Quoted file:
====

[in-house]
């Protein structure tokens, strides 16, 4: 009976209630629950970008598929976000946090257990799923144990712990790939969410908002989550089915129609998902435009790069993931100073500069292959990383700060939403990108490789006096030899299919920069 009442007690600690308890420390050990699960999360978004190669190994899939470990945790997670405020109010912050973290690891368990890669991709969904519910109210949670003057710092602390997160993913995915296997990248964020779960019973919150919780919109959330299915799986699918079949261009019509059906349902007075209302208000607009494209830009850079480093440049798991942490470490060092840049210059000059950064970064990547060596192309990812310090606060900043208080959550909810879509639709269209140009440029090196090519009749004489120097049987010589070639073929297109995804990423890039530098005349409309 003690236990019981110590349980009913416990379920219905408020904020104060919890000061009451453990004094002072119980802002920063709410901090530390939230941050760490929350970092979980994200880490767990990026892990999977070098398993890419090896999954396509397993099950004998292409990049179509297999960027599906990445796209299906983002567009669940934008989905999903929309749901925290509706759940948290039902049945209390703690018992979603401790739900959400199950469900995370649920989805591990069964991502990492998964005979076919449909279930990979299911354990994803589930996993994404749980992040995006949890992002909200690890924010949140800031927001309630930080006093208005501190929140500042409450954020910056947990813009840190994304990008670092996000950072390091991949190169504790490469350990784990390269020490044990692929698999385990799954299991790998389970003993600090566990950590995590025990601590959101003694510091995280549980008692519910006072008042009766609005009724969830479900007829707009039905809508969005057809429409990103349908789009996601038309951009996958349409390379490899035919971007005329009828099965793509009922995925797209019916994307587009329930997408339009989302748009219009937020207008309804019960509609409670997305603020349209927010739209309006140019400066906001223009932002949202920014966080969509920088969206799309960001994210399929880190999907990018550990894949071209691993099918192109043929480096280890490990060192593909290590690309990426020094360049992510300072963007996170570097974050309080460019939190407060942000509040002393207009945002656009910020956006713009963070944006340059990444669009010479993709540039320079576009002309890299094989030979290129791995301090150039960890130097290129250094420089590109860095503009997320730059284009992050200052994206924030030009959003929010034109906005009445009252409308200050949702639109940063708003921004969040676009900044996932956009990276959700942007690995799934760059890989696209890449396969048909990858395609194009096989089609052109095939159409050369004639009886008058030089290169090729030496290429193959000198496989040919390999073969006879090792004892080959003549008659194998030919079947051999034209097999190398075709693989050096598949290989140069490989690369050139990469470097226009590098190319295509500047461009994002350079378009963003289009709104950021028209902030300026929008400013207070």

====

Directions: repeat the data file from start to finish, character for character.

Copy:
[in-house]
């Protein structure tokens, strides 16, 4: 009976209630629950970008598929976000946090257990799923144990712990790939969410908002989550089915129609998902435009790069993931100073500069292959990383700060939403990108490789006096030899299919920069 009442007690600690308890420390050990699960999360978004190669190994899939470990945790997670405020109010912050973290690891368990890669991709969904519910109210949670003057710092602390997160993913995915296997990248964020779960019973919150919780919109959330299915799986699918079949261009019509059906349902007075209302208000607009494209830009850079480093440049798991942490470490060092840049210059000059950064970064990547060596192309990812310090606060900043208080959550909810879509639709269209140009440029090196090519009749004489120097049987010589070639073929297109995804990423890039530098005349409309 003690236990019981110590349980009913416990379920219905408020904020104060919890000061009451453990004094002072119980802002920063709410901090530390939230941050760490929350970092979980994200880490767990990026892990999977070098398993890419090896999954396509397993099950004998292409990049179509297999960027599906990445796209299906983002567009669940934008989905999903929309749901925290509706759940948290039902049945209390703690018992979603401790739900959400199950469900995370649920989805591990069964991502990492998964005979076919449909279930990979299911354990994803589930996993994404749980992040995006949890992002909200690890924010949140800031927001309630930080006093208005501190929140500042409450954020910056947990813009840190994304990008670092996000950072390091991949190169504790490469350990784990390269020490044990692929698999385990799954299991790998389970003993600090566990950590995590025990601590959101003694510091995280549980008692519910006072008042009766609005009724969830479900007829707009039905809508969005057809429409990103349908789009996601038309951009996958349409390379490899035919971007005329009828099965793509009922995925797209019916994307587009329930997408339009989302748009219009937020207008309804019960509609409670997305603020349209927010739209309006140019400066906001223009932002949202920014966080969509920088969206799309960001994210399929880190999907990018550990894949071209691993099918192109043929480096280890490990060192593909290590690309990426020094360049992510300072963007996170570097974050309080460019939190407060942000509040002393207009945002656009910020956006713009963070944006340059990444669009010479993709540039320079576009002309890299094989030979290129791995301090150039960890130097290129250094420089590109860095503009997320730059284009992050200052994206924030030009959003929010034109906005009445009252409308200050949702639109940063708003921004969040676009900044996932956009990276959700942007690995799934760059890989696209890449396969048909990858395609194009096989089609052109095939159409050369004639009886008058030089290169090729030496290429193959000198496989040919390999073969006879090792004892080959003549008659194998030919079947051999034209097999190398075709693989050096598949290989140069490989690369050139990469470097226009590098190319295509500047461009994002350079378009963003289009709104950021028209902030300026929008400013207070």